Metering valve 7 meters the required urea/water solution into mixing chamber 8. In the mixing chamber, an aerosol and a wall film are generated by the compressed air being applied to the urea/water solution which are introduced into catalytic converter 30 via aerosol line 25. In this context, controller 40 records signals which are received by a superordinated engine control unit via CAN data line 39 as well as the signals from pressure, temperature and fluid level sensors 61 to 65, which are known per se, and are not explained in greater detail here. Valve 22 regulates the pressure in the compressed air line. From the sensor data, controller 40 computes a urea metering quantity that is to be added to an exhaust gas flowing through catalytic converter 30. To do this, the controller uses data on the engine operating state supplied from the engine control unit via data line 41, as well as sensor data originating from the metering device and the catalytic converter. Depending on its construction, the pressure in mixing chamber 8 may vary as a function of the selected dimensions of line 25 and of the metering pipe reaching in to the exhaust gas tract, and of the geometry and the number of outlet openings on the metering pipe. In addition, the exhaust gas counterpressure also influences the pressure in the mixing chamber, for example, as a result of a particulate filter situated downstream from catalytic converter 30. Such influences on the mixing chamber pressure may be dependent upon conditions of manufacturing, the application involved, the wear occurring or the process. Now, hose line 12 ensures that, independently of these influences, the metering quantity provided by the controller is actually injected into the exhaust gas tract: for if an increased mixing chamber pressure is present at the relief valve via the hose line, this regulates the pressure in line 1 a to a higher value and to the extent that the difference of the pressures before and after the metering valve remain constant or that the ratio of the pressures before and after metering valve 7 remains constant.
Alternatively, the metering device may also be used without the support of compressed air, i.e. without using components 20 to 24 and 63.
FIG. 2 shows an additional, alternative specific embodiment, in which the same components as in FIG. 1 are given the same reference numerals. In comparison to FIG. 1, relief valve 11 has no pneumatic connection connected to the mixing chamber via a line. Instead, controller 40 has a regulator 52 that is electrically connected to relief valve 11 via a line 51, and it is integrated into the controller as software. Furthermore, a pressure sensor 70 detects the pressure in mixing chamber 8 and conducts its pressure signals on to regulator 52.
An adjustment of the reducing agent pressure in line 1 a takes place here by electrical control of the relief valve, at increased pressure in the mixing chamber the relief valve first returning an excess quantity of reducing agent into tank 1 via line 1 b at a corresponding increased pressure in line 1 a, so that the pressure difference and the ratio of the pressures before and after metering valve 7 remain constant.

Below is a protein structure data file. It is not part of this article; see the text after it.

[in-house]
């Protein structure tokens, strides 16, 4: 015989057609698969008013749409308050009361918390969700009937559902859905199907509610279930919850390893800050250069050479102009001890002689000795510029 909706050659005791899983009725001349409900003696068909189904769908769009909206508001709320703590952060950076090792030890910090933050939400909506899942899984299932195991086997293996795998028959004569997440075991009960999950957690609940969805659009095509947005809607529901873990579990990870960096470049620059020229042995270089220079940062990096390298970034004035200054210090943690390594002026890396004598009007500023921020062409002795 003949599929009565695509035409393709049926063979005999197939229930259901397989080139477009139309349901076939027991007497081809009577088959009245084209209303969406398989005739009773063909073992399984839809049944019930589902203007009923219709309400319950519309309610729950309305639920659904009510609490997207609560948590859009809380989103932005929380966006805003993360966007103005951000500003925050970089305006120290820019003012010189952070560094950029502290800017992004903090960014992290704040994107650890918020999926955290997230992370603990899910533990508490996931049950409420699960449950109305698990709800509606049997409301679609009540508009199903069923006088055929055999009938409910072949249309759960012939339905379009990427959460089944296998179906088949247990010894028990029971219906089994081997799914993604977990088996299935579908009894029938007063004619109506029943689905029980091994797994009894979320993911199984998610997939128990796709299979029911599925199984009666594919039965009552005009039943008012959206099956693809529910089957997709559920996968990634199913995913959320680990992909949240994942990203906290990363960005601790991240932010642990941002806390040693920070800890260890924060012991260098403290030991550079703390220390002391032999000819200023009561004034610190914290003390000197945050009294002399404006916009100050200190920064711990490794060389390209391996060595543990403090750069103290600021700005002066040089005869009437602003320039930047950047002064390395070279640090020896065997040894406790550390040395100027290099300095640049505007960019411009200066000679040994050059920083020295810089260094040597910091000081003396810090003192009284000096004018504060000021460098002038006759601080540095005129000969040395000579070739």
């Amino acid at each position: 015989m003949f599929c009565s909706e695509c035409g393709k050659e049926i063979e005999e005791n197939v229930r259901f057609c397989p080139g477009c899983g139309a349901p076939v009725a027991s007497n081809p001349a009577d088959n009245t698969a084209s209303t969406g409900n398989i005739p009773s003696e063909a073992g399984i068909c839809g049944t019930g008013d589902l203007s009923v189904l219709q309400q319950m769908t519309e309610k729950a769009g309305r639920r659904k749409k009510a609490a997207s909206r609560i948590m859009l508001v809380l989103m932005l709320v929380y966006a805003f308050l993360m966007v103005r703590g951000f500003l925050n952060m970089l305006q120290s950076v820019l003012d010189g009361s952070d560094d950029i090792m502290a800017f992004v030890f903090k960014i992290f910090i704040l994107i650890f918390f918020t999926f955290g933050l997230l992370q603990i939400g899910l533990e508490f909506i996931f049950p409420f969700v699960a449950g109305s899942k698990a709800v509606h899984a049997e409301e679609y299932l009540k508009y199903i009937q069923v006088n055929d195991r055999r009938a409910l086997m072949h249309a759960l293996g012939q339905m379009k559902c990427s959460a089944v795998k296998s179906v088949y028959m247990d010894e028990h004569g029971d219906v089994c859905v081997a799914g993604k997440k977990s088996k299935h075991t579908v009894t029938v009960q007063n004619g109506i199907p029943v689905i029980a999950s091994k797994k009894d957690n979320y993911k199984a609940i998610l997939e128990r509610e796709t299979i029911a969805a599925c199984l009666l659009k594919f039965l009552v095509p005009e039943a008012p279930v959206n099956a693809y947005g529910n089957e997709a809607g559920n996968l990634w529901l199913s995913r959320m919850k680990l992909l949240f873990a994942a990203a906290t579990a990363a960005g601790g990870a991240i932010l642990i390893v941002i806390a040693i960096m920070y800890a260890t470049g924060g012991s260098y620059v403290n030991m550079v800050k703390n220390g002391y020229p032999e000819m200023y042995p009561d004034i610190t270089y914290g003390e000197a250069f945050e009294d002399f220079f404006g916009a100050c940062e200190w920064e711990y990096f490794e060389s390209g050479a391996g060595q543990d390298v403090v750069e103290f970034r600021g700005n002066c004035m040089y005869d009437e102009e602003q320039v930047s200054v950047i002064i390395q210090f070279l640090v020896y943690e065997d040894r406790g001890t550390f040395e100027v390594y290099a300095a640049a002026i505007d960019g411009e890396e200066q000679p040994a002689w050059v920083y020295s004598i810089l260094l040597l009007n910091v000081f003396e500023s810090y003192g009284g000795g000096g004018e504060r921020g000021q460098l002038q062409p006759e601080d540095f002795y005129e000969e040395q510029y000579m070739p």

An adjustment of the metering quantity of urea/water solution can be made alternatively or in combination with electrical control of the relief valve by correction characteristics maps, stored in regulator 52, for the variation of the metering valve control. Metering valve 7 is controlled by the control unit as soon as there is a requirement for reducing agent in the exhaust gas tract. In this connection, the metering takes place in pulsed form, so that an on/off ratio can be defined, which is derived from the ratio of the time durations of closed valve states to open valve states during the time of the control. Regulator 52 is able to vary this on/off ratio as a function of the measured pressure prevailing in the mixing chamber. If the pressure in the mixing chamber increases for any reason mentioned before, the proportion of the time of open valve states is increased, so that in spite of the increased counterpressure, the metering valve is able to inject the required metering quantity into the mixing chamber. FIG. 3 shows an exemplary control algorithm for this. According to FIG. 3, regulator 52 processes an on/off ratio value 80 proportional to the T, by a conversion unit 85 determining the setpoint pressure value in the mixing chamber that results from a currently present on/off ratio value (such as via a stored linear function). As is symbolically represented in summation node 87, from this setpoint pressure value, mixing chamber actual value 86 is subtracted, which is reported to regulator 52 by pressure sensor 70. The difference value is supplied to a correction value computing unit 88, which, as a function of the difference value, determines a correction value for the on/off ratio. The stored correction characteristics curve required for this, in a diagram in which the correction values are plotted along the ordinate and the difference values along the abscissa, has, for instance, the shape of a straight line going through the origin and having a negative slope, for difference values that are large in absolute value, the straight line going over into curve sections having a low slope in absolute value or a slope of zero. As symbolized by branching node 81 and line 82, the correction value is added in summation node 83 to currently set on/off ratio value 80, so that regulator 52 is able to set, via line 51, a correcting on/off ratio 84 at relief valve 11.
FIG. 4 illustrates a metering device which, in modification of a system as shown in FIG. 1, has neither means for metering air nor a mixing chamber. The metering valve, here given reference numeral 120, is mounted directly on exhaust gas pipe 110 that leads to catalytic converter 30, so that its opening penetrates directly into the exhaust gas tract. Pneumatic connection 13 of relief valve 11 is connected via a hose line 100 to exhaust gas pipe 110.
Analogous to the system shown in FIG. 1, relief valve 11 sets the pressure in line 1 a as a function of the pressure prevailing after metering valve 120, the pressure in exhaust gas pipe 110.
Alternatively to hose connection 100, the solution may also be applied that uses a regulator 52 connected to a pressure sensor corresponding to FIG. 2, the pressure sensor measuring the pressure in exhaust gas pipe 110. The guiding magnitude in controller 52 is then not the mixing chamber pressure, but rather the exhaust gas counterpressure prevailing in the exhaust gas pipe.